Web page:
September 6, 2012 1 Comment
Over the past few years I have been building more and more RESTful services in .NET. The need for services that can be used from a variety of platforms and devices has been increasing. Often times when we build a service layer to expose data over HTTP, we may be building it for one platform (web) but know we know that another platform (mobile) could be just around the corner. Simple REST services returning XML or JSON data structures provide the flexibility we need.
I have been very excited to follow the progress of ASP.NET Web API in MVC4. Web API makes creating RESTful services very easy in .NET, with some of the same ASP.NET MVC principals that .NET developers have already become accustomed to. There are some great overview and tutorials on creating ASP.NET Web APIs. I encourage anyone to read through the tutorial Your First Web API for an initial overview.
Another important area to address when it comes to writing RESTful services is the topic of how to provide the ability for consumers to query data. How consumers want to retrieve and interact with the data is not always known, and trying to support a variety of parameters and operations to expose the data in different ways could be challenging. Enter the Open Data Protocol. OData is a new web standard for defining a consistent query and update language using existing web technologies such as HTTP, ATOM and JSON. For example, OData defines different URI conventions for supporting query operations to support the filtering, sorting, pagination, and ordering of data.
Microsoft has been planning on providing support for OData in ASP.NET Web API. In the past few weeks, Microsoft released an OData Package for Web API via NuGet enabling the ability for OData endpoints that support the OData query syntax. Here is a blog post that describes the contents of that package in more detail.
Let’s take a closer look at how to take advantage of this new OData library. In this example below (being a consultant), I build a simple API for returning Projects from a data repository.
Web API provides an easy development model for creating an APIController, with routing support for GET, POST, PUT, and DELETE automatically set up for you by the default route for Web API. When you create a default APIController, the GET method returns an IEnumerable<T> where T is the model for your controller. For example, if you wanted a service to return data of type Project, you could create a ProjectsAPIController and your GET method would return IEnumerable<Project>. The Web API framework handles the serialization of your object to JSON or XML for you. In my example running locally, I can use Fiddler to make requests against my REST API and inspect the results.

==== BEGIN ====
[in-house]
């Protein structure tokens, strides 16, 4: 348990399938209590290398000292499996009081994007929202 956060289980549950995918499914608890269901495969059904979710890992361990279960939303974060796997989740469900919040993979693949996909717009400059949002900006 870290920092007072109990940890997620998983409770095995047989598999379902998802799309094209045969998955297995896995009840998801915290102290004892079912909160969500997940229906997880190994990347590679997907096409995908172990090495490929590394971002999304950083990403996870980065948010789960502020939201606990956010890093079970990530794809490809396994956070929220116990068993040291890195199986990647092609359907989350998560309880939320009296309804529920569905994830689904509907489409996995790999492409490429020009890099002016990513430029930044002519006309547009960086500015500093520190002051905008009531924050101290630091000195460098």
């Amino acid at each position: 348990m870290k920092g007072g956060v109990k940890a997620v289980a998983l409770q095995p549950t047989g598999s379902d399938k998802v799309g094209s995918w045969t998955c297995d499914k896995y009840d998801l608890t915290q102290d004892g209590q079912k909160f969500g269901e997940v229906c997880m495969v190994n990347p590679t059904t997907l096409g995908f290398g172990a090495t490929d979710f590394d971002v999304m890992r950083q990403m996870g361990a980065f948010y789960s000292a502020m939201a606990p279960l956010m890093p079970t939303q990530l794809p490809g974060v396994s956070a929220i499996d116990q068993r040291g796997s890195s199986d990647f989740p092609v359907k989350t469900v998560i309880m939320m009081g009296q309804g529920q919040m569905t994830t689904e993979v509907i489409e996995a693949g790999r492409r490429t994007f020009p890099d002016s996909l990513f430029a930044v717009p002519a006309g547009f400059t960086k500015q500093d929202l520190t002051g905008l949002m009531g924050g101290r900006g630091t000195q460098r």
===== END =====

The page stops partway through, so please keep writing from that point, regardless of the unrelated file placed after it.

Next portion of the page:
After adding a reference to the Microsoft ASP.NET Web API OData package via NuGet, there are only a couple small tweaks I need to make to my existing ProjectsAPIController to have the GET method support OData query syntax.
- Update the return type of your query (and underlying repository) to be IQueryable<T>.
- Add the [Queryable] attribute to your method.
What is happening here is that by returning an IQueryable<T> return type, we are deferring the execution of that query. The OData package then, through the Queryable attribute, is able to interpret the different query operations present on the request and via an ActionFilter apply them to our Query before the query is actually executed. As long as you are able to defer the actual execution of the query against your data repository in this fashion, this practice should work great.
Let’s try out a couple of queries in Fiddler against my API to show OData in action.
Query: /api/projects?$filter=Market eq ‘Seattle’
Query: /api/projects?$orderby=StartDate desc&$top=5
The list of OData URI conventions for query syntax is extensive, and can be very powerful. For example, the TOP and SKIP parameters can be used to provide consumers with a pagination solution to large data sets.
One key concept to understand with OData with Web API is understanding the capabilities and limitations around when the query parameters need to be applied against your data repository. For instance, what if the data repository is not able to support returning an IQueryable<T> result? You may be working with a repository that requires parameters for a query up front. In that case, there is an easy way to access the OData request, extract the different parameters supplied, and apply them in your query up front.
The mapping of operations and parameter to your repository’s interface may not be ideal, but at least you are able to take advantage of OData and provide a standards-based experience to your consumers.
Support for building RESTful APIs in .NET just keeps getting better and better. With ASP.NET Web API and the upcoming support for OData in Web API, you can build dynamic APIs for multiple platforms quickly and easily.